Disabled Rider Horse Saddles

Handicapped saddleI’ve never really given much thought to it but there are probably a lot of people out there who would love to be able to ride a horse but can’t due to a disability. Today I came across an article on Grit.com about a saddle maker that crafts horse saddles for special needs or handicapped riders. From kids to disabled veterans, I’m sure the right saddle could be a dream come true to those who thought they would otherwise never be able to ride a horse. If you know of anybody in this situation, perhaps these links could be useful:

Horse Saddles for Disabled Riders article on Grit.com

Handicap saddles by Grays Custom Saddlery in Horseshoe Bend, Arkansas.
Tel: 870-670-4800

About Bill

Long-winded horse newbie, aspiring amateur barrel racer and cowboy mounted shooter. Bill has a "horse problem" and regularly wears a t-shirt that reminds him "I don't need another horse." A favorite quote is from John Wayne: "Courage is being scared but saddling up anyway," which pretty much describes how he feels every time he gets on a horse.
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9 Responses to Disabled Rider Horse Saddles

  1. Jodi says:

    My first experience with horses was when I moved to college and found a group called Rainbow Riders. I volunteered to warm horses up and then be a “walker”. My job was to walk next to the horse and hold onto a child with phyiscal disabilities as they rode. We used regular saddles (although some had hand grips added) but the children wore a waist belt with loops for walkers to hold onto. It was a great exercise for the children because riding a horse, as wel all know, works muscles and really adds self esteem and confidence. Riding a horse also imitates the muscles we use when we walk. Anyway, thought I’d add my two cents.

  2. Bill says:

    Thanks Jodi. What a great experience.

  3. Elizabeth P. says:

    I know how sad it is :(. There is this barn in Atlanta that has a people who ride with disabilities and it is sad because they have a hard time. But when you have a disability and ride, honestly, it gives me joy to see it :).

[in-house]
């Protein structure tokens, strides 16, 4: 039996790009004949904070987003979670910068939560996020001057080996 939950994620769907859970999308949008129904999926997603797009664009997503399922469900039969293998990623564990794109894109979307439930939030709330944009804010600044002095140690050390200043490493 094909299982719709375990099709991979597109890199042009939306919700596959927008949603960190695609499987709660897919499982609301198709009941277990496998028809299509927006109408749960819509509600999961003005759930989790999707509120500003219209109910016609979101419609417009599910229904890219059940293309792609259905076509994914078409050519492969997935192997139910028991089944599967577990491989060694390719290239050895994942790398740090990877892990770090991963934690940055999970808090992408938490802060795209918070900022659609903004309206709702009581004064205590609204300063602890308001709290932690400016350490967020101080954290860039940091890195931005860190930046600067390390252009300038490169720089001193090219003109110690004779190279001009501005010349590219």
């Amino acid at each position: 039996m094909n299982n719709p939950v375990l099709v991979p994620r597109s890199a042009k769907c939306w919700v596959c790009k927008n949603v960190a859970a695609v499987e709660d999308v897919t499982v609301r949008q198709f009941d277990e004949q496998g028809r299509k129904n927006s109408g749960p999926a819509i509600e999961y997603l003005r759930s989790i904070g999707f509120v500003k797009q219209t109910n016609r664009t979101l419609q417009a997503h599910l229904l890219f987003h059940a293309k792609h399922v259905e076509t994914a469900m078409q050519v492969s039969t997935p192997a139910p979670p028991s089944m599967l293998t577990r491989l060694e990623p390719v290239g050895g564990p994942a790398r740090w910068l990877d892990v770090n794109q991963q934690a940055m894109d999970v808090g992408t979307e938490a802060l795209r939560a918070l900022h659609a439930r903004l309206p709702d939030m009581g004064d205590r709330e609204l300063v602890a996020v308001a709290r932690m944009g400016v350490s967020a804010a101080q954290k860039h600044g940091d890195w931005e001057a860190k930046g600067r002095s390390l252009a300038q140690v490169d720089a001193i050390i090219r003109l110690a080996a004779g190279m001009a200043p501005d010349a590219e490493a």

4. Tiffany Martin says:

    One of my clients is trying to start a riding program for handicapped riders here in Central Texas. he is looking for saddles. Anyone know where I can find some?

  5. Heather says:

    When I started feeling the pain in my hands back in July of 2000, I thought I had carpel tunnel and would just have to have some minor surgery and would be back in the saddle again in no time. As time went on and I had stranger symptoms, I thought that nothing could ever take away my riding ability. Then I was diagnosed with Multiple Sclerosis and my world turned upside down. I lost the one thing that I loved to do more than anything else….ride. For many years, my disease kept me on the ground. I learned more about my horse than I ever knew before. I learned more about ground training and equine health issues. Then, I was pushed (lovingly) by a fellow horse lover and friend to just try. I got on and although it is often a struggle, I haven’t stopped since. My main issue is balance and leg strength and having issue with those two has given my confidence quite a jolt too. What used to give me joy and freedom in cantering or even trotting, now makes me nervous and unsure of myself. I’ve been searching for a saddle to help me, but honestly, the only ones out there are for SEVERELY disabled (ie. muscular dystrophy, cerebral palsy), plus, they are several thousand dollars. For me, the search continues, but my will to make it work will never again fail.

  6. Sandra Armstrong says:

    I have a friend who has always been a horse/mule man since he was a child. He has recently suffered a spinal cord injury. He is adjusting well to his new world and limitations, but does not want to give up on the possibility to ride again. He is doing extensive therapy to pursue regaining his abilities. He is in his later 30′s in age and is tall but of slight or slender build. A saddle of 15″ or 16″ would most likely be the correct size. If anyone has specific information about saddle purchase options, I would love to hear about it. Is there any used equipment out there? Please contact me at stellahorsewoman@yahoo.com with any information. Thank you. Great Website, thanks.

  7. sandra tulga says:

    I have not been diagnosed yet. I have no strengh in right foot and partial strengh in right leg. Went horse back riding in september of 2010 could not keep balance because of right leg. For the first time in my life I was scared since I didn”t have sure balance beside the fact that even with steps it took 2 people to get my rihgt leg over ssaddle. I miss it do you have any type of saddle that would help me?

  8. Jillian. Martinson says:

    Hello I have had a horse my whole life. I have ridden since I was two (that’s what my late parents said) for the first time in my 44years I can no longer ride without help I have been disabled for one year. And I cry daily I really miss getting out for a trail ride or hunting by horseback. Please help

  9. nate says:

    I have no legs from the knees down, i often ride but still have a balancing issue even with my prosthitics. I really dont need a high back on a saddle, but use the horn a lot. I usually ride bareback because i cant find a saddle that works. Does anyone have any ideas on a saddle thatll work better for me? I love to ride (even though not that good because of balance), and after 31years of suffering to walk, it feels good to sit on a horse and having the experience to for the first time in my life to be able to run. Thanks nate

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